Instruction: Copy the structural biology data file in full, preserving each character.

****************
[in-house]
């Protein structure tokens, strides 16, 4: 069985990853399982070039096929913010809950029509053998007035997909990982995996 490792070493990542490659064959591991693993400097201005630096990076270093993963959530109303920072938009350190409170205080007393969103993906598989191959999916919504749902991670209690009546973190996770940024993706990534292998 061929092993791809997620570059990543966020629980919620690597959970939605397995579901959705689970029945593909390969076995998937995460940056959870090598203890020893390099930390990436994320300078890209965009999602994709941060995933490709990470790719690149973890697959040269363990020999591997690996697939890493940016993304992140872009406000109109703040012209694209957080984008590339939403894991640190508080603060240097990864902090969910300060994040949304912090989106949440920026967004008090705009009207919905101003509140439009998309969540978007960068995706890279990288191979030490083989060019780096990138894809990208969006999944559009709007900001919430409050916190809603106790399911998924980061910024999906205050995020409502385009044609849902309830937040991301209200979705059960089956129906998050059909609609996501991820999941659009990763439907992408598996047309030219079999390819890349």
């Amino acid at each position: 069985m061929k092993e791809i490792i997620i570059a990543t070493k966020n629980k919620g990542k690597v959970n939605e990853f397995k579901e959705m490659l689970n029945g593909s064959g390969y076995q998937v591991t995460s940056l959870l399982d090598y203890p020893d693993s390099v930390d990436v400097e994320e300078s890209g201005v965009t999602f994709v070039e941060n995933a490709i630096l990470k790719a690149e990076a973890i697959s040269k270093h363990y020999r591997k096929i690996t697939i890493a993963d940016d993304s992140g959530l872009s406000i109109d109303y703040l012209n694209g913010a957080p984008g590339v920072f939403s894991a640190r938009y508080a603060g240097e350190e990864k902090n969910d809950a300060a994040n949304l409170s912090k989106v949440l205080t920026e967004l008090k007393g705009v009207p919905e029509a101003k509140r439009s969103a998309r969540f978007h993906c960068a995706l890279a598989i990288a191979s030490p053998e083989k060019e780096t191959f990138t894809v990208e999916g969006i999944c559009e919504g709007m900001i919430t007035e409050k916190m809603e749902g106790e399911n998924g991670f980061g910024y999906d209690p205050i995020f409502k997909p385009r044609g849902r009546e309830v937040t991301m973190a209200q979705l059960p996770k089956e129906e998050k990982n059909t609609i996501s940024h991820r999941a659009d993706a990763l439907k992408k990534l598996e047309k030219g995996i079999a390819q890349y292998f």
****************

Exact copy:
[in-house]
């Protein structure tokens, strides 16, 4: 069985990853399982070039096929913010809950029509053998007035997909990982995996 490792070493990542490659064959591991693993400097201005630096990076270093993963959530109303920072938009350190409170205080007393969103993906598989191959999916919504749902991670209690009546973190996770940024993706990534292998 061929092993791809997620570059990543966020629980919620690597959970939605397995579901959705689970029945593909390969076995998937995460940056959870090598203890020893390099930390990436994320300078890209965009999602994709941060995933490709990470790719690149973890697959040269363990020999591997690996697939890493940016993304992140872009406000109109703040012209694209957080984008590339939403894991640190508080603060240097990864902090969910300060994040949304912090989106949440920026967004008090705009009207919905101003509140439009998309969540978007960068995706890279990288191979030490083989060019780096990138894809990208969006999944559009709007900001919430409050916190809603106790399911998924980061910024999906205050995020409502385009044609849902309830937040991301209200979705059960089956129906998050059909609609996501991820999941659009990763439907992408598996047309030219079999390819890349």
């Amino acid at each position: 069985m061929k092993e791809i490792i997620i570059a990543t070493k966020n629980k919620g990542k690597v959970n939605e990853f397995k579901e959705m490659l689970n029945g593909s064959g390969y076995q998937v591991t995460s940056l959870l399982d090598y203890p020893d693993s390099v930390d990436v400097e994320e300078s890209g201005v965009t999602f994709v070039e941060n995933a490709i630096l990470k790719a690149e990076a973890i697959s040269k270093h363990y020999r591997k096929i690996t697939i890493a993963d940016d993304s992140g959530l872009s406000i109109d109303y703040l012209n694209g913010a957080p984008g590339v920072f939403s894991a640190r938009y508080a603060g240097e350190e990864k902090n969910d809950a300060a994040n949304l409170s912090k989106v949440l205080t920026e967004l008090k007393g705009v009207p919905e029509a101003k509140r439009s969103a998309r969540f978007h993906c960068a995706l890279a598989i990288a191979s030490p053998e083989k060019e780096t191959f990138t894809v990208e999916g969006i999944c559009e919504g709007m900001i919430t007035e409050k916190m809603e749902g106790e399911n998924g991670f980061g910024y999906d209690p205050i995020f409502k997909p385009r044609g849902r009546e309830v937040t991301m973190a209200q979705l059960p996770k089956e129906e998050k990982n059909t609609i996501s940024h991820r999941a659009d993706a990763l439907k992408k990534l598996e047309k030219g995996i079999a390819q890349y292998f």